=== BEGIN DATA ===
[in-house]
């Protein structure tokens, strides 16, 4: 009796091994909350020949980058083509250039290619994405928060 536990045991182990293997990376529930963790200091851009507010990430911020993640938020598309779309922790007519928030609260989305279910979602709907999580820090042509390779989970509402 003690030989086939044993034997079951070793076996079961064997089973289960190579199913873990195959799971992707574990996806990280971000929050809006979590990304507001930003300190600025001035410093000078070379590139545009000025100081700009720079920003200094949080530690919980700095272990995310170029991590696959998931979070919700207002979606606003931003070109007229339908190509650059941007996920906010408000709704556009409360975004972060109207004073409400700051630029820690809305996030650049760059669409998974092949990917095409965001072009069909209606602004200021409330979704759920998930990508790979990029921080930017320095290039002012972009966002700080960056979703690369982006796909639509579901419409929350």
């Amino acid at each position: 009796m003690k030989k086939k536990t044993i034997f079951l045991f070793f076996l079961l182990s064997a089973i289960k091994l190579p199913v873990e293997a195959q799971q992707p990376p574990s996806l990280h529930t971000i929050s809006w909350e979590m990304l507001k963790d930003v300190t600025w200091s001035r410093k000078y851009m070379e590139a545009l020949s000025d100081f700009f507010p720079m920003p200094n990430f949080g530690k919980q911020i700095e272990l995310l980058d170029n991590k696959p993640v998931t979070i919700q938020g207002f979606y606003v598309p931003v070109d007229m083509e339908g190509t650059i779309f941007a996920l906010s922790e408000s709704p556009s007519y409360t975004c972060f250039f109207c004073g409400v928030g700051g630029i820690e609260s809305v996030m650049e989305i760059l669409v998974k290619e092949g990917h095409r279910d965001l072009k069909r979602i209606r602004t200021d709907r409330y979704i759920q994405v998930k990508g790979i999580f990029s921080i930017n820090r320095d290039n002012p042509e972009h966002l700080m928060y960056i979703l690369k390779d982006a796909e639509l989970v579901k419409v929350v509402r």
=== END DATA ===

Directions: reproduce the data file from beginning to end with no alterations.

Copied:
[in-house]
């Protein structure tokens, strides 16, 4: 009796091994909350020949980058083509250039290619994405928060 536990045991182990293997990376529930963790200091851009507010990430911020993640938020598309779309922790007519928030609260989305279910979602709907999580820090042509390779989970509402 003690030989086939044993034997079951070793076996079961064997089973289960190579199913873990195959799971992707574990996806990280971000929050809006979590990304507001930003300190600025001035410093000078070379590139545009000025100081700009720079920003200094949080530690919980700095272990995310170029991590696959998931979070919700207002979606606003931003070109007229339908190509650059941007996920906010408000709704556009409360975004972060109207004073409400700051630029820690809305996030650049760059669409998974092949990917095409965001072009069909209606602004200021409330979704759920998930990508790979990029921080930017320095290039002012972009966002700080960056979703690369982006796909639509579901419409929350």
């Amino acid at each position: 009796m003690k030989k086939k536990t044993i034997f079951l045991f070793f076996l079961l182990s064997a089973i289960k091994l190579p199913v873990e293997a195959q799971q992707p990376p574990s996806l990280h529930t971000i929050s809006w909350e979590m990304l507001k963790d930003v300190t600025w200091s001035r410093k000078y851009m070379e590139a545009l020949s000025d100081f700009f507010p720079m920003p200094n990430f949080g530690k919980q911020i700095e272990l995310l980058d170029n991590k696959p993640v998931t979070i919700q938020g207002f979606y606003v598309p931003v070109d007229m083509e339908g190509t650059i779309f941007a996920l906010s922790e408000s709704p556009s007519y409360t975004c972060f250039f109207c004073g409400v928030g700051g630029i820690e609260s809305v996030m650049e989305i760059l669409v998974k290619e092949g990917h095409r279910d965001l072009k069909r979602i209606r602004t200021d709907r409330y979704i759920q994405v998930k990508g790979i999580f990029s921080i930017n820090r320095d290039n002012p042509e972009h966002l700080m928060y960056i979703l690369k390779d982006a796909e639509l989970v579901k419409v929350v509402r």